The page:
• Second, do a simple “muscle” bone layout on top of your character’s face, just like in the image posted above, it’s a structure that covers all the face, and, when set up to roughly mimic the facial muscles it will allow to get quite a bit of shapes and deformations before even adding shapekeys.
    Those “muscle” bones are controlled by the smaller cube controllers you see in the image, look how they correspond to the points where the bigger bones meet.
    image
    These bones are probably parented to the controllers through “Stretch to” constraints.
    (Based on the image, I’d say that rig isn’t using any shapekeys for the bigger mouth shapes, it seems to be all bone-based, look how the geometry starts to look weird on the most extreme poses).

  • Third, create the corrective shapekeys; basically you pose the character however you want and then create one or several shapekeys to fix any weird deformations for each pose, then setup drivers for each shapekey. Something like, if bone_mouthCorner.L moves beyond 10 in Z then activate shape_mouthCorner.L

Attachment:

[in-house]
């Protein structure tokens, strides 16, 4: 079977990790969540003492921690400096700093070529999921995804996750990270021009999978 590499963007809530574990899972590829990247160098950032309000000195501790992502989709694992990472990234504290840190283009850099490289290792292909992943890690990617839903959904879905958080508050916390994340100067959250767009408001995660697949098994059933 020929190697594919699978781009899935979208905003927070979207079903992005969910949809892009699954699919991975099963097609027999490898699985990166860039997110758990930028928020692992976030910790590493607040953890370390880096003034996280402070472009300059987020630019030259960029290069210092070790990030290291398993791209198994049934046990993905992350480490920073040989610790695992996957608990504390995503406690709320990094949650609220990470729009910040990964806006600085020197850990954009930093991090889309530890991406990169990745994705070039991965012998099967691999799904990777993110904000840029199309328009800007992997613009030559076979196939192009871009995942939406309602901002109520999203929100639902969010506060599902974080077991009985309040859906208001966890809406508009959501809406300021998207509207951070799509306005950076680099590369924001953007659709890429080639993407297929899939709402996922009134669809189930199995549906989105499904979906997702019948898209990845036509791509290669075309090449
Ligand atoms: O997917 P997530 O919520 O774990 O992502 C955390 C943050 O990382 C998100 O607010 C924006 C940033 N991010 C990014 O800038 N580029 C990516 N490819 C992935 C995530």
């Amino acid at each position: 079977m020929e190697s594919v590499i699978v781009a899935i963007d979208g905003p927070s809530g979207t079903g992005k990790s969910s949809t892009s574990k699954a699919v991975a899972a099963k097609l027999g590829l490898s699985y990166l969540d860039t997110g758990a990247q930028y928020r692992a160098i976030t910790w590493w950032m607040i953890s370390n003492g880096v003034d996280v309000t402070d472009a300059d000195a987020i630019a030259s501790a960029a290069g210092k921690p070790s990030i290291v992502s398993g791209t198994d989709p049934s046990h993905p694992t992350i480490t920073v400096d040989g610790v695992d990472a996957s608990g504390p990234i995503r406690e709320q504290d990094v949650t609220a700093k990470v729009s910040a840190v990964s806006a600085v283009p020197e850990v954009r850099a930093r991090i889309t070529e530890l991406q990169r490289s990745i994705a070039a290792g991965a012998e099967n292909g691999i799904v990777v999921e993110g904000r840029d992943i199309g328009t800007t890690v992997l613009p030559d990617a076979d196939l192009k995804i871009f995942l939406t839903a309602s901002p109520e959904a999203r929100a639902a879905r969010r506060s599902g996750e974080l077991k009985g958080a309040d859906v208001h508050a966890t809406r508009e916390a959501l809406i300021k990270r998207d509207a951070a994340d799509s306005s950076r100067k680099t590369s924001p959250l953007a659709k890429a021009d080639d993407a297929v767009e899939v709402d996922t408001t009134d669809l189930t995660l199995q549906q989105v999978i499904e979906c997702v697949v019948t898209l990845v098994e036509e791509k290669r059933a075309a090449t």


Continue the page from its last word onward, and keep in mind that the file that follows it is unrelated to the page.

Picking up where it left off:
At this point, if you have painted good weights for the bone deformations and have all the shapekeys you need properly setup, is probably enough to get good deformations on the character.

  • Fourth, if you still need extra control and deformation then you can create tweak bones, which will be parented to the main controllers but can be moved independently to deform smaller sections of the face.

Note that this is just one of the ways you can go about it, is the one I’ve used the most before and based on the image shared by @3dioot it seems to be the type of rig that character has.